BAKU—Russian-Israeli blogger Alexander Lapshin, who was serving a three-year sentence in an Azerbaijani prison for his writing about Artsakh, was pardoned by Azerbaijan’s President, Ilham Aliyev on Monday.
“Guided by paragraph 22 of Article 109 of the Constitution of the Republic of Azerbaijan, I hereby decree that Lapshin Alexander Valeryevich, a citizen of the State of Israel, born in 1976, who was sentenced to imprisonment by the Baku Court of Serious Crimes on July 20 2017, shall be pardoned,” read a short decree publicized by Aliyev’s press service, which added that the pardon was effective immediately.
Aliyev’s decision to pardon Lapshin coincided with the start of Azerbaijani Defense Minister Zakir Hasanov’s visit to Israel.
Ali Hasanov, a senior aide to Aliyev, said Lapshin will most likely be sent to Israel within the next few days. Hasanov also announced that Lapshin was currently receiving medical assistance after he attempted suicide while in custody.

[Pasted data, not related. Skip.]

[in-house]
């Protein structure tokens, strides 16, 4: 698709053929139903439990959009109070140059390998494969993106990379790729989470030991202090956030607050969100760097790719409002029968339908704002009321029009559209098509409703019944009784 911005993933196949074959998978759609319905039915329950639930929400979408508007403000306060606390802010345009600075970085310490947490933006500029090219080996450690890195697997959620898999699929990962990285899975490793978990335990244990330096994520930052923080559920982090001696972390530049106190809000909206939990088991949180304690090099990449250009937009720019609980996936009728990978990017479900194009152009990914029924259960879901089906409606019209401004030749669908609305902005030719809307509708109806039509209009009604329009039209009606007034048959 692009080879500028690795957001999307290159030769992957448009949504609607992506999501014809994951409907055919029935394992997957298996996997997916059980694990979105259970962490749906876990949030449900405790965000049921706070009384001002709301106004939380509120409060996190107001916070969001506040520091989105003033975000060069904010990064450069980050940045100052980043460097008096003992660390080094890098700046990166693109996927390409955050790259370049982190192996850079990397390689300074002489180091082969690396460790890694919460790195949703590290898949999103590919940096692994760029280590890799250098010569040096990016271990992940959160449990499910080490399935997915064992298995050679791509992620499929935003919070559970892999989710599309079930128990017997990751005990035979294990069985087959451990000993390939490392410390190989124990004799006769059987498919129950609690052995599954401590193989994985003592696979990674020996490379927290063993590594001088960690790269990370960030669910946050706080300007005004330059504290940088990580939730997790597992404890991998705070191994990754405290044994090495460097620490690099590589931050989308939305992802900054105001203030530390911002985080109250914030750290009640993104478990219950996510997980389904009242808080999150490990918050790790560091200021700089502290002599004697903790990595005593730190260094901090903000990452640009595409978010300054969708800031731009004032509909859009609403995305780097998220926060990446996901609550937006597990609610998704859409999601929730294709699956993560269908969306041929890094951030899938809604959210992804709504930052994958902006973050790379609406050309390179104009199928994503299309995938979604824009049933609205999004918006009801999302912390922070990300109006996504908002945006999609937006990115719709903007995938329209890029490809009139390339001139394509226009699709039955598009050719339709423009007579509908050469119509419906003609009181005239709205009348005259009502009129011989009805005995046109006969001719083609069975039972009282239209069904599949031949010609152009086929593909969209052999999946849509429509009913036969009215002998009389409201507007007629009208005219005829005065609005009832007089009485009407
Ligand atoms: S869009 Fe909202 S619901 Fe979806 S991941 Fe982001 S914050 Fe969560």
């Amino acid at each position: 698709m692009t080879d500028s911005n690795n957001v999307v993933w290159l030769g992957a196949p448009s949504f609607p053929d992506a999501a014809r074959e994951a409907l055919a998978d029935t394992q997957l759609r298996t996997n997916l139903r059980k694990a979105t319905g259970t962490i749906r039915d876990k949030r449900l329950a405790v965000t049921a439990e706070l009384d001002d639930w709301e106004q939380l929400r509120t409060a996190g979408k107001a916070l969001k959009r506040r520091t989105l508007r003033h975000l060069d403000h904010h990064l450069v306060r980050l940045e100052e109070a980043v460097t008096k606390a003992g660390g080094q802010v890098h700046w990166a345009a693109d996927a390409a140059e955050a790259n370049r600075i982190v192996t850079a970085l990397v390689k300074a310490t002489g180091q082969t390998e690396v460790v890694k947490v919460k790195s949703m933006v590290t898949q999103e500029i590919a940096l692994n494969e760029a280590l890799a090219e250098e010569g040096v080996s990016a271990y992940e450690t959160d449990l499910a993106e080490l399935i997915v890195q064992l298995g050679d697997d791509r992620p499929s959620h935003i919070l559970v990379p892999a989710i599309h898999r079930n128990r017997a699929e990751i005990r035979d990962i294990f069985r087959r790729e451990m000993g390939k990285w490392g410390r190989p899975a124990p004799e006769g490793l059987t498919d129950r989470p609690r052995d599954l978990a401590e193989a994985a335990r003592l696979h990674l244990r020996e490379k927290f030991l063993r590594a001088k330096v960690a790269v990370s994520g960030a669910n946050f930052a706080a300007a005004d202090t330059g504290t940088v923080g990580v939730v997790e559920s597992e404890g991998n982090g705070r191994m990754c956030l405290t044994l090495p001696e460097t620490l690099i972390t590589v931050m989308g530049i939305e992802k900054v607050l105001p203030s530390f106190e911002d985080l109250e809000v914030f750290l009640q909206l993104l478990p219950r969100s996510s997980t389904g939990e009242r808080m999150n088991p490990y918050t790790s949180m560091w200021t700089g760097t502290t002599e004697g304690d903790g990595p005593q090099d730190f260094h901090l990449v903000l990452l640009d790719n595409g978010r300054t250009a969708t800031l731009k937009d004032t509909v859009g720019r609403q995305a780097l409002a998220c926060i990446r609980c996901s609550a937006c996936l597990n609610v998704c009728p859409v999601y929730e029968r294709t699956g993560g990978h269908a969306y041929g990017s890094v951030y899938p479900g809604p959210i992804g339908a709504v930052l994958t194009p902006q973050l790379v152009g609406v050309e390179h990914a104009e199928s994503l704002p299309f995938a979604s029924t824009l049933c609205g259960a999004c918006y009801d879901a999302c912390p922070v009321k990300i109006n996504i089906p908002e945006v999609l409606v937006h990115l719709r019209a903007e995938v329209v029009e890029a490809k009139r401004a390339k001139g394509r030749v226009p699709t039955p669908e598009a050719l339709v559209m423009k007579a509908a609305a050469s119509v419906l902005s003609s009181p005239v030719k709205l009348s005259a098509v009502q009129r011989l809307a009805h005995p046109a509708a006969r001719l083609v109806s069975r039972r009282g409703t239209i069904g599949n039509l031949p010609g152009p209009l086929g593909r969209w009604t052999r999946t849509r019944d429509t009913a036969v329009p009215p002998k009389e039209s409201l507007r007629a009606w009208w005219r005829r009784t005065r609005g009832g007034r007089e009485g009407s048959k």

According to Azerbaijan’s Justice Minister, Lapshin attempted to take his own life on Sunday in protest to a delay in his extradition to Israel. “Thanks to the vigilance of prison guards, the suicide attempt was thwarted,” the ministry’s Penitentiary Service said in a statement cited by Azerbaijani media, reported Azatutyun.am.
An Azerbaijani court ruled on July 20 that Lapshin illegally crossed Azerbaijan’s international borders in Artsakh through Armenia in 2011 and 2012. While he was no charged with making “public appeals against the state,” a crime punishable by up to eight years in prison in Azerbaijan, he was sentenced to three years in prison for his writings on Artsakh in his Russian language blog.
Lapshin pled not guilty to charges and said that he understood how his writings may have disturbed people in Azerbaijan.
In December, Lapshin was arrested in Minsk, the Belarus capital, and was subsequently extradited in February to Baku to face trial, despite an international outcry that included protests from Armenia and Russia, as well as international watch dog organizations such as Amnesty International and Committee to Protect Journalists.